The key phrases in the RBA’s decision on interest rates yesterday were that monetary policy is “appropriately configured” and that the “most prudent course is likely to be a period of stability in interest rates”.
Many take this as a signal that the bank’s easing cycle is done (it was even the headline in the FT’s report on the decision) and that the next move in rates will be up, towards the end of the year or early next.
Goldman Sachs takes another view – that the RBA will still have to cut mid-year – built on an assessment that Australia’s economy is still pretty subdued, and a belief that the surprisingly high inflation number, at 2.7%, for the last quarter was partly driven by extreme weather.
GS chief economist Tim Toohey and his team summarise lay this out in a note to clients today in which they move their forecast for the next rate cut from March to July this year, and also neatly encapsulate the domestic challenges for Australia here:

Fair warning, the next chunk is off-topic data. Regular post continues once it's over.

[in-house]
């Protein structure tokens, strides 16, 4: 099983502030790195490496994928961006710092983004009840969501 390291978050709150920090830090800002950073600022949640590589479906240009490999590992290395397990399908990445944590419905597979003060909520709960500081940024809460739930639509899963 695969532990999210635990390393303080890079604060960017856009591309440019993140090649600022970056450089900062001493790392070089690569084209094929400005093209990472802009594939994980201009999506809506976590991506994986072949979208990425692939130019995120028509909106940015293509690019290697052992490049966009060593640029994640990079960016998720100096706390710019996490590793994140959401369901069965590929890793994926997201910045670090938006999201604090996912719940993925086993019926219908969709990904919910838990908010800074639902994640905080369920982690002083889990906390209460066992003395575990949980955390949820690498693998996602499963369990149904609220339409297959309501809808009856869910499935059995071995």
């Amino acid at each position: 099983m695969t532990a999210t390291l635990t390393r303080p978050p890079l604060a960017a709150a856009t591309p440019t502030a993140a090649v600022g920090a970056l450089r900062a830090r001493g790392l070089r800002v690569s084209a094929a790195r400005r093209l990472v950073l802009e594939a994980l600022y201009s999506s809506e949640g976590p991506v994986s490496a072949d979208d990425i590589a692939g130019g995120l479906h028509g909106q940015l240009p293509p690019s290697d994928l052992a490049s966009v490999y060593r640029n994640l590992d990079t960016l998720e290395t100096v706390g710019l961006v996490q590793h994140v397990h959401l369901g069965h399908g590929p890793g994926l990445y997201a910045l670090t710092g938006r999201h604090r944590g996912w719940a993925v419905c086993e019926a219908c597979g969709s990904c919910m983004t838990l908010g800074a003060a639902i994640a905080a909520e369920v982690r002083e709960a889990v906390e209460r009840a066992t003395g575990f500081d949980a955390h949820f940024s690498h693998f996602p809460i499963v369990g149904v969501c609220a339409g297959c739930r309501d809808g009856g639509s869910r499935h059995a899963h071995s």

The bottom line is that weather anomalies have temporarily distorted the data, underlying inflation is around the mid-point of the RBA’s target band, inflation expectations are near a 20-year low, domestic demand remains tepid, employment is contracting, and the biggest challenge of Australia’s long expansion – the normalization of the commodity prices and investment booms – lies ahead in 2014 and 2015.
GS believes the domestic economy remains exceedingly patchy and with some big government spending reductions likely in May, the RBA will need to step in again before too long. “We continue to believe the combination of declining mining investment, declining commodity prices, a still disappointing acceleration in non-mining activity, and the announcement of the first phase of the new government’s fiscal consolidation plans will be the catalysts to see the RBA reduce interest rates once more this cycle,” the note says.